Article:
reunited with HaShem b’ahavah, with love.

1. The source for משנכנס אדר מרבין בשמחה is Taanit 29a. The Rif (9b in his pages) cites it as halachah. However, note that the Chatam Sofer (1: Orach Chaim 160) seems to suggest that this is not actually normative halachah.

2. Both Rashi and Sfas Emes are on that gemara in Taanis. R' Akiva's laughter is at the end of Maseches Makkos.

I posted last year's derashah, The Poetry of Purim Meshulash, here.

4. I've thought about doing this for all of Adar's derashot this year, but... nah.

Thursday, February 26, 2009

We have some Jews on this plane...

[The new Kosher Cooking Carnival is here!]

I routinely stand out as a Jew, but it can still be uncomfortable.

Earlier this week I spent a few days in Canada. Because I was there for a work-related project, I checked “work” on the visa form.

"Work" was really the only honest answer, but the result was a trip to Immigration, ostensibly to discuss the purpose of my visit. I’m not sure why this came under Immigration, and what they hoped to achieve, but you really don't have any choice other than to comply in that situation, so I did.

The interview lasted only about ten minutes, but it felt like forever, and a bizarre forever at that.
• The officer asked me if I was there to work as a consultant, and told me about how they feel about consultants in Canada. When he heard I was a rabbi, though, he lightened up.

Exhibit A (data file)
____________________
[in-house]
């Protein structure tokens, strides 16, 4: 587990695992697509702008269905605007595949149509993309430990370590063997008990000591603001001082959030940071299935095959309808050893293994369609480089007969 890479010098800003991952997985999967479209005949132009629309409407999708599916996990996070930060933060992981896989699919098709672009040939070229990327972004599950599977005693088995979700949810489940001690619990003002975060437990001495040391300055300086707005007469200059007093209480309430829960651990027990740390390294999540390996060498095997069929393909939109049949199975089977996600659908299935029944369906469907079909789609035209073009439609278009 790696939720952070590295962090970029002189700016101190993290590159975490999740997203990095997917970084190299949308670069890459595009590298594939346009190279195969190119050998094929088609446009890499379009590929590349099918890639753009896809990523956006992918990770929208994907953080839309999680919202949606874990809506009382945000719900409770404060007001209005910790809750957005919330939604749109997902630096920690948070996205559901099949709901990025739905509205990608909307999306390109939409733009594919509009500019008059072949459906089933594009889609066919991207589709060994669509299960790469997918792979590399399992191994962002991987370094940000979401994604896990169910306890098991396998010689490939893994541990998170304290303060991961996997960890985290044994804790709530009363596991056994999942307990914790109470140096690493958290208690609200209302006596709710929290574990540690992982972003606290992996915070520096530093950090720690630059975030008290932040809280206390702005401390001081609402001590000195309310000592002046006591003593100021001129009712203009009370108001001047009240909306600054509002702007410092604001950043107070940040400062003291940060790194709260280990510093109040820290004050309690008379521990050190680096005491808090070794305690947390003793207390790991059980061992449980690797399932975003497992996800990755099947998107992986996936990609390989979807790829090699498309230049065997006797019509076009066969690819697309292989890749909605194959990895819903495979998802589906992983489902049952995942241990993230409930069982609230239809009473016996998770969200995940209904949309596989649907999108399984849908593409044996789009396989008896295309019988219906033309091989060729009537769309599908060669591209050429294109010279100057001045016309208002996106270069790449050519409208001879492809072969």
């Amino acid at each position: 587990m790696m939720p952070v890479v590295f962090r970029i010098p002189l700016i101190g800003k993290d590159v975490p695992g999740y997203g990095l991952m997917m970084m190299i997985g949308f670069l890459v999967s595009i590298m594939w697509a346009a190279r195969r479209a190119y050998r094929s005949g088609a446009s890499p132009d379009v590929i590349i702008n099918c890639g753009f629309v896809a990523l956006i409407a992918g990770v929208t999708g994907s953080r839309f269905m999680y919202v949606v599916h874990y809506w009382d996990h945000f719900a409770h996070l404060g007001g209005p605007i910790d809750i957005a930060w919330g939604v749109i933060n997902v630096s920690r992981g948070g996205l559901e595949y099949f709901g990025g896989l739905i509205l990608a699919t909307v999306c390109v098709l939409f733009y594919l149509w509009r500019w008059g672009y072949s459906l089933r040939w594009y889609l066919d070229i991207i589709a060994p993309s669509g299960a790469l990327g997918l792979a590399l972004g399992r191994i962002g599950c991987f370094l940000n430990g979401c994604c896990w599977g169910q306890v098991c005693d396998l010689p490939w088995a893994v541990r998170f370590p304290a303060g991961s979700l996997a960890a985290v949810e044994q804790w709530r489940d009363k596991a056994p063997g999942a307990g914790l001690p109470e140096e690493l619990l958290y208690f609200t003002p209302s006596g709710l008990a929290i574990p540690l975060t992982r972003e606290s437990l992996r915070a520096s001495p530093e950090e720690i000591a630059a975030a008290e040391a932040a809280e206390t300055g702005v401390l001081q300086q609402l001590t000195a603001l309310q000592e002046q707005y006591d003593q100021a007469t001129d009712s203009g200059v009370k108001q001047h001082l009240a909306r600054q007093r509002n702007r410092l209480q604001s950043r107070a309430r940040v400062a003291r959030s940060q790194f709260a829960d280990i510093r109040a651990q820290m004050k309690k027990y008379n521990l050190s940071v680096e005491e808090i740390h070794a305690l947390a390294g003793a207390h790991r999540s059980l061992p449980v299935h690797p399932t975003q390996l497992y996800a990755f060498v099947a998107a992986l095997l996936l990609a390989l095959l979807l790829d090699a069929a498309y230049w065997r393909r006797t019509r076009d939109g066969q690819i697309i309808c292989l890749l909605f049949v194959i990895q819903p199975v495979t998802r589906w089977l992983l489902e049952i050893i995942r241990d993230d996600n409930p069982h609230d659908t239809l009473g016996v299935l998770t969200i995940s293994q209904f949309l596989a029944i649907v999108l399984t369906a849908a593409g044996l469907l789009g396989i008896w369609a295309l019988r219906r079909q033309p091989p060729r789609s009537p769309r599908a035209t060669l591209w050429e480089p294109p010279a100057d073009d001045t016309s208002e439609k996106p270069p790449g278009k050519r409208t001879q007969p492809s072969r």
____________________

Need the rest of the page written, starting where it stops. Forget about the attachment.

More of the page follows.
• He seemed to be having a good time as he searched my Interpol records, or whatever it was he had in front of him. He mentioned to me all sorts of information about other Torczyners (yes, there are some) living in Canada, including address, names of children, etc. I’m sure that’s illegal in the US under HIPAA.
• He asked me about rabbinical training, and told me I seemed pretty young to be a rabbi. (I would have kissed him at that point, had I been able to reach him.)
• Then he informed me that he was Irish Catholic, and he was going to tell me “the only rabbi joke” he knew.

The joke wasn’t bad, actually; here it is in briefer form: An aging rabbi has a son, and he wants to know what the son will be like when he grows up. He tests his son by setting up a table with a Bible, a pile of money, and a bottle of wine; if he takes the former he’ll be a rabbi, the second he’ll be a businessman, the third he’ll be a drunkard. The kid walks over and first picks up the Bible, and the rabbi is excited that he will be a scholar. Then the kid pockets the Bible and picks up the pile of money. The rabbi says, “Okay, he’ll be a religious businessman.” Then the kid picks up the bottle and starts guzzling it – and his father wails, “Oh, no – he’s going to be an Irish parish priest!"